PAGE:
When that part of the parade which consisted of the young sailors passed, it was the occasion for a wild outburst of enthusiasm.
I cite this as just one instance. But on every side and from every quarter, one hears the antagonism amongst the people which has been engendered by the propaganda and one becomes definitely conscious of the distinct feeling of hostility toward England.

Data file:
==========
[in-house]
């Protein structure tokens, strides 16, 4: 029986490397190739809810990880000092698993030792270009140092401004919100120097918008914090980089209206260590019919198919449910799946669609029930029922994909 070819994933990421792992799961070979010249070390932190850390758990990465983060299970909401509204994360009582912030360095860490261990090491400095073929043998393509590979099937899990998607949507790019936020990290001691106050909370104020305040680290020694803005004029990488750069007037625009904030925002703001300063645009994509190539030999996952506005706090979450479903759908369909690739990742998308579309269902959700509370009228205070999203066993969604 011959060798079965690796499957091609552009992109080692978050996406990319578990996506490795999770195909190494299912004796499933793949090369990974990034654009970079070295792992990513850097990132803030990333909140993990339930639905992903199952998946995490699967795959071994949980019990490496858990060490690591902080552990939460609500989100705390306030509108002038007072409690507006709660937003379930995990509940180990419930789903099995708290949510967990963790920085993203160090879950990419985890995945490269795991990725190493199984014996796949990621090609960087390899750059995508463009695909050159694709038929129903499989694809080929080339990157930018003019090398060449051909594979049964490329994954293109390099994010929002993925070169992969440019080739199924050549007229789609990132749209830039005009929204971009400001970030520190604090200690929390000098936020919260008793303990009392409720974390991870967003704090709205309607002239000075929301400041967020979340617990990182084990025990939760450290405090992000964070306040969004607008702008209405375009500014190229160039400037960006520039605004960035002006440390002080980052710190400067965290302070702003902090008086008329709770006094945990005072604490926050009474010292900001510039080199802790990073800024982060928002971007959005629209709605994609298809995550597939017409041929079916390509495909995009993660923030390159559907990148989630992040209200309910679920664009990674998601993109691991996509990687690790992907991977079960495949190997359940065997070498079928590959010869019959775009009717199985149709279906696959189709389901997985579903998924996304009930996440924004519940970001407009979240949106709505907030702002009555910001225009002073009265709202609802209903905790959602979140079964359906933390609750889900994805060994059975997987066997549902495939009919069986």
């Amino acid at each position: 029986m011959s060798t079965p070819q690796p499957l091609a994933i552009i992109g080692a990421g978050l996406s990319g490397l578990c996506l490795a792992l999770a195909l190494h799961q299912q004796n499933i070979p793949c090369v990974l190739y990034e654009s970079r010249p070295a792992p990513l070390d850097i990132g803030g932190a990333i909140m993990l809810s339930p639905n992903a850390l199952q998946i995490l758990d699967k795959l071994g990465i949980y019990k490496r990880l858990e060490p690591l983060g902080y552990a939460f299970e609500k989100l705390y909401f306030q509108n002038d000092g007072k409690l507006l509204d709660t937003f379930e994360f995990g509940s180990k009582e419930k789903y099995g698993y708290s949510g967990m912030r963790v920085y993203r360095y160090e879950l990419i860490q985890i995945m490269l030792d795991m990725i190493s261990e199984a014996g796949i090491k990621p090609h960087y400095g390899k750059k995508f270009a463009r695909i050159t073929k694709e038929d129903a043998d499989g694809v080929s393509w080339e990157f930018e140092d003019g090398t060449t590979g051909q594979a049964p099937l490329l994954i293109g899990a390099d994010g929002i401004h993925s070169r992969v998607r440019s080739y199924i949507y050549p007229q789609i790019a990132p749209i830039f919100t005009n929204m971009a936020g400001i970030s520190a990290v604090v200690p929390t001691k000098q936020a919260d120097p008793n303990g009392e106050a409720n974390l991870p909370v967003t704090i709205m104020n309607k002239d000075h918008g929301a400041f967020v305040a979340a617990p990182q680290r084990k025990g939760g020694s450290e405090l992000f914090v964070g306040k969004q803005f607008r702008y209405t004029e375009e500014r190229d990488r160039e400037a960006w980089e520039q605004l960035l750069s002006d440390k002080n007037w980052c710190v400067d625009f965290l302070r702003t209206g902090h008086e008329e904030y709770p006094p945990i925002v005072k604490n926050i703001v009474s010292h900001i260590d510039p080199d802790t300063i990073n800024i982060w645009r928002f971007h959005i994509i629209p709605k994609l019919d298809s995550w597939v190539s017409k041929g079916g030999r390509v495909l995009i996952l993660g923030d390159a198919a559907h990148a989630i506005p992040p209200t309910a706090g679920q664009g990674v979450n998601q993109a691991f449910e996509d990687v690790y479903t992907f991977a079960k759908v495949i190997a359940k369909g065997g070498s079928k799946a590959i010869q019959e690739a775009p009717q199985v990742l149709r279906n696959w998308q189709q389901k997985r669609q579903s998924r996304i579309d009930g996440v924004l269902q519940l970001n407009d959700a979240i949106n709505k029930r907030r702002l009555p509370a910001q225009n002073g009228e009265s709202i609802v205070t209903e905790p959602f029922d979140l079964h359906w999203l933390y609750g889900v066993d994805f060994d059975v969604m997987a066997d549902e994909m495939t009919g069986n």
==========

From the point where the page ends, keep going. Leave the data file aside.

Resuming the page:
As it is well known to the Department I will only refer again to my various despatches during the last two years which have carried reports of bitter attacks on other Governments. Noteworthy among them was the attack upon Germany, which commenced shortly after the murder of Dollfuss. There was then the attack upon France in the midst of the Stavisky scandal and aimed at the parliamentary system of government but against France in particular. That was followed by the most bitter campaign against Yugoslavia, preceding the murder of King Alexander and continuing with fitful spasms thereafter. There was then a bitter attack against Switzerland because it closed the border against Italian goods at the time of the imposition of the import restrictions by Italy last winter. In the meantime there have been violent but not such prolonged attacks against Russia and Japan. A few months ago it broke out in all its fury against England, upon which I reported at the time including conversations with the British Ambassador about his intentions in the matter and the conversation I had with Mr. Suvich when the attack commenced in the TEVERE.